A Guide to Detecting and Preventing Expense-Reimbursement Fraud (Part One of Three)

Employee expense reports can be prime vehicles for bribery schemes, and failing to maintain adequate controls over such reports can put a company in serious FCPA jeopardy.  Employees can manipulate, and have manipulated, expense reports in order to provide improper benefits to government officials in the form of gifts, hospitality or charitable contributions – or simply to generate pools of cash from which employees can pay bribes.  Implementing a risk-based expenditures program, defining appropriate expense limits and training employees can help to limit a company’s risk.  Such policies “help to set the framework for employees regarding company expectations for compliance and ethical business practices,” said Tara Giunta, a partner at Paul Hastings.  The FCPA Report is publishing a three-part series to help companies identify and prevent expense-report fraud.  The series will provide advice from FCPA experts regarding: spotting expense-report fraud, setting appropriate expense-report policies, monitoring expense reports and addressing anti-corruption issues raised by the monitoring process.  This, the first article in the series, will discuss the risks associated with expense reports; provide advice on using travel and entertainment policies to limit expense-report fraud; and provide strategies for utilizing the training process to decrease expense-report fraud.  See also “Ten Strategies for Avoiding FCPA Violations When Making Charitable Donations,” The FCPA Report, Vol. 1, No. 3 (Jul. 11, 2012).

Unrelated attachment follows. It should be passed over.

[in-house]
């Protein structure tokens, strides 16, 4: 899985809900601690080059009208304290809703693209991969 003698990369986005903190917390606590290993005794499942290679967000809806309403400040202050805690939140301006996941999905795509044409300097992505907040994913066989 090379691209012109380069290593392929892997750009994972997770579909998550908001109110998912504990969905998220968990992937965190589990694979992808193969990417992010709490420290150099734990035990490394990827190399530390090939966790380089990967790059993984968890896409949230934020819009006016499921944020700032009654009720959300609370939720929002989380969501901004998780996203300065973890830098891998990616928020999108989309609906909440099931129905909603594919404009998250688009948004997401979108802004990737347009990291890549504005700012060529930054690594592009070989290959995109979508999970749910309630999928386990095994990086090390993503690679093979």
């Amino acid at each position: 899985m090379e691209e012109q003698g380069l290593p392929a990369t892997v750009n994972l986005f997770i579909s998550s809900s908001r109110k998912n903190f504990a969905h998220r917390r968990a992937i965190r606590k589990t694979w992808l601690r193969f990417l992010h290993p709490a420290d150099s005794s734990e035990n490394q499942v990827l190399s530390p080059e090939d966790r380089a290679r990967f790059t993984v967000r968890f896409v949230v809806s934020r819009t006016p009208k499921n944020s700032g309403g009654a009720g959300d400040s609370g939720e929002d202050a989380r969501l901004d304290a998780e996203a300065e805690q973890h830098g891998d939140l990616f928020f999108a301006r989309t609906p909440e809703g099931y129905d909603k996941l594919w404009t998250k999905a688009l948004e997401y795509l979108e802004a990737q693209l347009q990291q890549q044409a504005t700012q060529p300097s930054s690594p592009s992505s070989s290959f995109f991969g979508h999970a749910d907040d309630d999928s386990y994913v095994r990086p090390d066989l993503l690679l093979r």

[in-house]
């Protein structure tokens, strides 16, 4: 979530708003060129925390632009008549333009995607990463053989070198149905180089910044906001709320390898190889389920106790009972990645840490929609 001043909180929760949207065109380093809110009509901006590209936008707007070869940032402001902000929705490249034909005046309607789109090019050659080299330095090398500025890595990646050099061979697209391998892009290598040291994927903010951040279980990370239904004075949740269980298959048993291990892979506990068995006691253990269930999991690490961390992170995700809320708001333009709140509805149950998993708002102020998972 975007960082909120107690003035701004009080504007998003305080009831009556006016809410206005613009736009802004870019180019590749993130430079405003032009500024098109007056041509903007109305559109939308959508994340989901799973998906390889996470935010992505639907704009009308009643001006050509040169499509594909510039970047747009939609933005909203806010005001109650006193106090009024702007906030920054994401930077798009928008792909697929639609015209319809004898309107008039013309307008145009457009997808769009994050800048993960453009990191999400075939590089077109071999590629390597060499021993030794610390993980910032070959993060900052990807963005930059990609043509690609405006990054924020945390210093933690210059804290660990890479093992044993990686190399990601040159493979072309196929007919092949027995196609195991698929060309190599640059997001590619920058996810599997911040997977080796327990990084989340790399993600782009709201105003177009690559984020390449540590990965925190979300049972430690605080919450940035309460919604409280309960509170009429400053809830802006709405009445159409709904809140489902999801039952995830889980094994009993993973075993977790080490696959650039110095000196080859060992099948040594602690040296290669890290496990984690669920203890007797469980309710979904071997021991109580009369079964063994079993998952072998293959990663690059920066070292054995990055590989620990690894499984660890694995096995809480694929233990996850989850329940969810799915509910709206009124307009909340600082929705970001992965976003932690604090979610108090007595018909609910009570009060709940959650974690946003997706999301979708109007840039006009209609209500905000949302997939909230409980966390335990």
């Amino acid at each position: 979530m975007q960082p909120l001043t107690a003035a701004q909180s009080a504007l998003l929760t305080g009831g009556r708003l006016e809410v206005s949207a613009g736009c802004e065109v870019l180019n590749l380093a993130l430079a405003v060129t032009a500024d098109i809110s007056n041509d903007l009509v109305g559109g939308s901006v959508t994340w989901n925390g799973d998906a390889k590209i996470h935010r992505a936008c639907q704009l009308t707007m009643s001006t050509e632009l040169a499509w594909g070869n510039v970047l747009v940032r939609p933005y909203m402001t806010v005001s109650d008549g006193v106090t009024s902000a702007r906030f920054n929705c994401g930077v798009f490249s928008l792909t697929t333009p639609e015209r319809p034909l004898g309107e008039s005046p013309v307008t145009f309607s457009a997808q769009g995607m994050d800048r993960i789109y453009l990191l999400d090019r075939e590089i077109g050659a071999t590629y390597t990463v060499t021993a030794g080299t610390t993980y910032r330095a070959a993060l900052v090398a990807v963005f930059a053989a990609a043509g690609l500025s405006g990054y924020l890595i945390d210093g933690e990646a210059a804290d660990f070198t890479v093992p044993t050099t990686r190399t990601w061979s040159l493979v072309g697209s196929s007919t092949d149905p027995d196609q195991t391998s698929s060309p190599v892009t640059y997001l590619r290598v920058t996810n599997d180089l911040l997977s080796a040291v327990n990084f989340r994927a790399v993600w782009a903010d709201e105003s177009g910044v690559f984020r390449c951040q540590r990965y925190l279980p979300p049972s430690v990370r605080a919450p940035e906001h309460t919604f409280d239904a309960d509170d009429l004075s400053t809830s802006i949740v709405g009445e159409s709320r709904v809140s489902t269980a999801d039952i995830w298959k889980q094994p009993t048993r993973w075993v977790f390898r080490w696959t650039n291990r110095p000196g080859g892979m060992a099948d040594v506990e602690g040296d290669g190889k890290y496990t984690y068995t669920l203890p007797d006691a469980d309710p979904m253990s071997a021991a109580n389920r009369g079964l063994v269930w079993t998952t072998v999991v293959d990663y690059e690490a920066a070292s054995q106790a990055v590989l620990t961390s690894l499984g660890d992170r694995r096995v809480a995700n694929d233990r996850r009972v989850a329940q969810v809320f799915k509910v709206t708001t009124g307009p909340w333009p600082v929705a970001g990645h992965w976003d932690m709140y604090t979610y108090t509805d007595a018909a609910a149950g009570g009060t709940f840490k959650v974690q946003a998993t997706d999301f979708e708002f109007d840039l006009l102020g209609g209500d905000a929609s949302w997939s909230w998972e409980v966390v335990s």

To read the full article

Continue reading your article with an ACR subscription.